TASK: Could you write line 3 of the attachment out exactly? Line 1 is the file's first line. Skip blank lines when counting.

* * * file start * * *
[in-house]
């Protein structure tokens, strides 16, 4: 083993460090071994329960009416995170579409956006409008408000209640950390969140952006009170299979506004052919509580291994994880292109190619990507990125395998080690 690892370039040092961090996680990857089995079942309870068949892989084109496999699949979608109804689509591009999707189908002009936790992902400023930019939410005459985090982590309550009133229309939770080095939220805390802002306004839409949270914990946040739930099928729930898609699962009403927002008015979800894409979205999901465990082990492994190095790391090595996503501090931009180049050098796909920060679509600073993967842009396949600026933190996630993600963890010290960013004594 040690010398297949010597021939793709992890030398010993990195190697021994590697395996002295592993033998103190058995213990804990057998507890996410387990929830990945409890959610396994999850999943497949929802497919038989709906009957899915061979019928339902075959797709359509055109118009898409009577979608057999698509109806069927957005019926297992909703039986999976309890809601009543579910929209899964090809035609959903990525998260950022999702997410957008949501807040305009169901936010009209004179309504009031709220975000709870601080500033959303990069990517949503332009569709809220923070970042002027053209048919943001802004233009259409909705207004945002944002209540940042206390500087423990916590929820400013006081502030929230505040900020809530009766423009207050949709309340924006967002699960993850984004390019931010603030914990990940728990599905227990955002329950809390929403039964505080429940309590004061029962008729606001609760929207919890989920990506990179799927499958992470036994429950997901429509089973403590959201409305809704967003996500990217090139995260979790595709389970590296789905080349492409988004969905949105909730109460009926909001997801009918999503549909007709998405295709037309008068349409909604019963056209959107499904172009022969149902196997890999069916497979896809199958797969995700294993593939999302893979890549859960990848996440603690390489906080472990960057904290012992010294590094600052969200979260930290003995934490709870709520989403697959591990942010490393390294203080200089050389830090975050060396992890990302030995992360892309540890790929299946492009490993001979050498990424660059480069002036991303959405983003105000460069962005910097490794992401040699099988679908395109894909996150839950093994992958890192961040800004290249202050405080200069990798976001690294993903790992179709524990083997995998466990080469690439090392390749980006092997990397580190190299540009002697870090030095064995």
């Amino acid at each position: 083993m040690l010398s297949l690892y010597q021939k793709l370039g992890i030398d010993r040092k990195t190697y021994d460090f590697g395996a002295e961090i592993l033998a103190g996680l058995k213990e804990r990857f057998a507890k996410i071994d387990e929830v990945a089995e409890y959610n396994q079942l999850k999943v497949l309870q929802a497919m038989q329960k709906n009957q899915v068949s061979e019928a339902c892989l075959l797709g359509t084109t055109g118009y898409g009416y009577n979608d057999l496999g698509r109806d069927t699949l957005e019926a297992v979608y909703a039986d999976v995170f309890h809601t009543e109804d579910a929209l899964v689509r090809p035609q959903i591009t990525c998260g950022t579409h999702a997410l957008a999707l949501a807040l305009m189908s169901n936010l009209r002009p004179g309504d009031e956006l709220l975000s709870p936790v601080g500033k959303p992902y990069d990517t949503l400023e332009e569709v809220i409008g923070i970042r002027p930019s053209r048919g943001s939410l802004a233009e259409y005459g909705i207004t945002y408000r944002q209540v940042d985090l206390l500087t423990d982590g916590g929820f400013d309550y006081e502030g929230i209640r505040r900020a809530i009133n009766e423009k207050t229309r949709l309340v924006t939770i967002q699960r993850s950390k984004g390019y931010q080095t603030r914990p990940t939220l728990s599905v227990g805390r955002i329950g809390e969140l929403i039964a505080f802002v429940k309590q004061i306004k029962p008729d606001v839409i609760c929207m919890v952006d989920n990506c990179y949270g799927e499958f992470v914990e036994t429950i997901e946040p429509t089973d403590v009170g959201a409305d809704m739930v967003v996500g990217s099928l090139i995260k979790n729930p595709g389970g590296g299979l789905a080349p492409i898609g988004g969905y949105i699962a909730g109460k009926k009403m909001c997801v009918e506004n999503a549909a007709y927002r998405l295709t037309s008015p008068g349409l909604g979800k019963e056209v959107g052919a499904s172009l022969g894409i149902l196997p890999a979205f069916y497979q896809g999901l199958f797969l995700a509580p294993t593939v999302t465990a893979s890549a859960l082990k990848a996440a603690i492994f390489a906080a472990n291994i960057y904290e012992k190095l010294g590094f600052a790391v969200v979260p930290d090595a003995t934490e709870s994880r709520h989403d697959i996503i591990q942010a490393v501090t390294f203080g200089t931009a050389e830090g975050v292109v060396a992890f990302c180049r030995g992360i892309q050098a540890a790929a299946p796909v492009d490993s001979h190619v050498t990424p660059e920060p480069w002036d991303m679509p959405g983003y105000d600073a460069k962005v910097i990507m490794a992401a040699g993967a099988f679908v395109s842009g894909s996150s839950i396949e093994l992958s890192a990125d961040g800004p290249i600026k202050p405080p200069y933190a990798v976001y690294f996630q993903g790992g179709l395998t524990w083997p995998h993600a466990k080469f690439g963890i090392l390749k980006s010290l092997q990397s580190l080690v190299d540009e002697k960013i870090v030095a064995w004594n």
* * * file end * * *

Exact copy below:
């Amino acid at each position: 083993m040690l010398s297949l690892y010597q021939k793709l370039g992890i030398d010993r040092k990195t190697y021994d460090f590697g395996a002295e961090i592993l033998a103190g996680l058995k213990e804990r990857f057998a507890k996410i071994d387990e929830v990945a089995e409890y959610n396994q079942l999850k999943v497949l309870q929802a497919m038989q329960k709906n009957q899915v068949s061979e019928a339902c892989l075959l797709g359509t084109t055109g118009y898409g009416y009577n979608d057999l496999g698509r109806d069927t699949l957005e019926a297992v979608y909703a039986d999976v995170f309890h809601t009543e109804d579910a929209l899964v689509r090809p035609q959903i591009t990525c998260g950022t579409h999702a997410l957008a999707l949501a807040l305009m189908s169901n936010l009209r002009p004179g309504d009031e956006l709220l975000s709870p936790v601080g500033k959303p992902y990069d990517t949503l400023e332009e569709v809220i409008g923070i970042r002027p930019s053209r048919g943001s939410l802004a233009e259409y005459g909705i207004t945002y408000r944002q209540v940042d985090l206390l500087t423990d982590g916590g929820f400013d309550y006081e502030g929230i209640r505040r900020a809530i009133n009766e423009k207050t229309r949709l309340v924006t939770i967002q699960r993850s950390k984004g390019y931010q080095t603030r914990p990940t939220l728990s599905v227990g805390r955002i329950g809390e969140l929403i039964a505080f802002v429940k309590q004061i306004k029962p008729d606001v839409i609760c929207m919890v952006d989920n990506c990179y949270g799927e499958f992470v914990e036994t429950i997901e946040p429509t089973d403590v009170g959201a409305d809704m739930v967003v996500g990217s099928l090139i995260k979790n729930p595709g389970g590296g299979l789905a080349p492409i898609g988004g969905y949105i699962a909730g109460k009926k009403m909001c997801v009918e506004n999503a549909a007709y927002r998405l295709t037309s008015p008068g349409l909604g979800k019963e056209v959107g052919a499904s172009l022969g894409i149902l196997p890999a979205f069916y497979q896809g999901l199958f797969l995700a509580p294993t593939v999302t465990a893979s890549a859960l082990k990848a996440a603690i492994f390489a906080a472990n291994i960057y904290e012992k190095l010294g590094f600052a790391v969200v979260p930290d090595a003995t934490e709870s994880r709520h989403d697959i996503i591990q942010a490393v501090t390294f203080g200089t931009a050389e830090g975050v292109v060396a992890f990302c180049r030995g992360i892309q050098a540890a790929a299946p796909v492009d490993s001979h190619v050498t990424p660059e920060p480069w002036d991303m679509p959405g983003y105000d600073a460069k962005v910097i990507m490794a992401a040699g993967a099988f679908v395109s842009g894909s996150s839950i396949e093994l992958s890192a990125d961040g800004p290249i600026k202050p405080p200069y933190a990798v976001y690294f996630q993903g790992g179709l395998t524990w083997p995998h993600a466990k080469f690439g963890i090392l390749k980006s010290l092997q990397s580190l080690v190299d540009e002697k960013i870090v030095a064995w004594n």